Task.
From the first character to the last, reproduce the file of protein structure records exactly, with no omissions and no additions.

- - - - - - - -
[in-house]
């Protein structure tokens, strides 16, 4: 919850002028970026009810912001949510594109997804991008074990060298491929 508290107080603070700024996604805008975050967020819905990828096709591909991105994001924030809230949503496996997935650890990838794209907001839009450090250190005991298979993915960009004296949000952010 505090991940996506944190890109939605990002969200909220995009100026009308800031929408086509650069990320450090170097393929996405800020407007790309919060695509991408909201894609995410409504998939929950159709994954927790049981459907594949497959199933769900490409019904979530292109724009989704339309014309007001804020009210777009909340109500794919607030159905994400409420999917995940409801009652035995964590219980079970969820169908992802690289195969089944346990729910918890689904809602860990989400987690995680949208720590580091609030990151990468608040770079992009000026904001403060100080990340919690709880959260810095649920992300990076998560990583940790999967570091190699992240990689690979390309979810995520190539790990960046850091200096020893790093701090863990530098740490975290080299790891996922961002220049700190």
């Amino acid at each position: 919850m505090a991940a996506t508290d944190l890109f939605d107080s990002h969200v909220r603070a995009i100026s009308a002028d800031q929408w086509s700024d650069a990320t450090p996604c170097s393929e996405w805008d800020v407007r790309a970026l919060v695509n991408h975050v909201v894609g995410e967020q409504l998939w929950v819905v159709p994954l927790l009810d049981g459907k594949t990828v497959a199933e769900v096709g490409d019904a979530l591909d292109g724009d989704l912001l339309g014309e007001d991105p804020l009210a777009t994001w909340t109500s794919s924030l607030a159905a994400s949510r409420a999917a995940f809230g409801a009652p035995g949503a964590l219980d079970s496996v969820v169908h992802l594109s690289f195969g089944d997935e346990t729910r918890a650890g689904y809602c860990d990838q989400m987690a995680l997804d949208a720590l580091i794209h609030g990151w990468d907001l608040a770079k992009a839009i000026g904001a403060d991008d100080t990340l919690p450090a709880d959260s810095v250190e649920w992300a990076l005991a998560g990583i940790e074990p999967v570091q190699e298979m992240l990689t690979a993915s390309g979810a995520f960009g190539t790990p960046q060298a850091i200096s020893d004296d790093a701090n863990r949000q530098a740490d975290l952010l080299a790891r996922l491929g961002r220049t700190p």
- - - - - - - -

[in-house]
């Protein structure tokens, strides 16, 4: 919850002028970026009810912001949510594109997804991008074990060298491929 508290107080603070700024996604805008975050967020819905990828096709591909991105994001924030809230949503496996997935650890990838794209907001839009450090250190005991298979993915960009004296949000952010 505090991940996506944190890109939605990002969200909220995009100026009308800031929408086509650069990320450090170097393929996405800020407007790309919060695509991408909201894609995410409504998939929950159709994954927790049981459907594949497959199933769900490409019904979530292109724009989704339309014309007001804020009210777009909340109500794919607030159905994400409420999917995940409801009652035995964590219980079970969820169908992802690289195969089944346990729910918890689904809602860990989400987690995680949208720590580091609030990151990468608040770079992009000026904001403060100080990340919690709880959260810095649920992300990076998560990583940790999967570091190699992240990689690979390309979810995520190539790990960046850091200096020893790093701090863990530098740490975290080299790891996922961002220049700190």
């Amino acid at each position: 919850m505090a991940a996506t508290d944190l890109f939605d107080s990002h969200v909220r603070a995009i100026s009308a002028d800031q929408w086509s700024d650069a990320t450090p996604c170097s393929e996405w805008d800020v407007r790309a970026l919060v695509n991408h975050v909201v894609g995410e967020q409504l998939w929950v819905v159709p994954l927790l009810d049981g459907k594949t990828v497959a199933e769900v096709g490409d019904a979530l591909d292109g724009d989704l912001l339309g014309e007001d991105p804020l009210a777009t994001w909340t109500s794919s924030l607030a159905a994400s949510r409420a999917a995940f809230g409801a009652p035995g949503a964590l219980d079970s496996v969820v169908h992802l594109s690289f195969g089944d997935e346990t729910r918890a650890g689904y809602c860990d990838q989400m987690a995680l997804d949208a720590l580091i794209h609030g990151w990468d907001l608040a770079k992009a839009i000026g904001a403060d991008d100080t990340l919690p450090a709880d959260s810095v250190e649920w992300a990076l005991a998560g990583i940790e074990p999967v570091q190699e298979m992240l990689t690979a993915s390309g979810a995520f960009g190539t790990p960046q060298a850091i200096s020893d004296d790093a701090n863990r949000q530098a740490d975290l952010l080299a790891r996922l491929g961002r220049t700190p």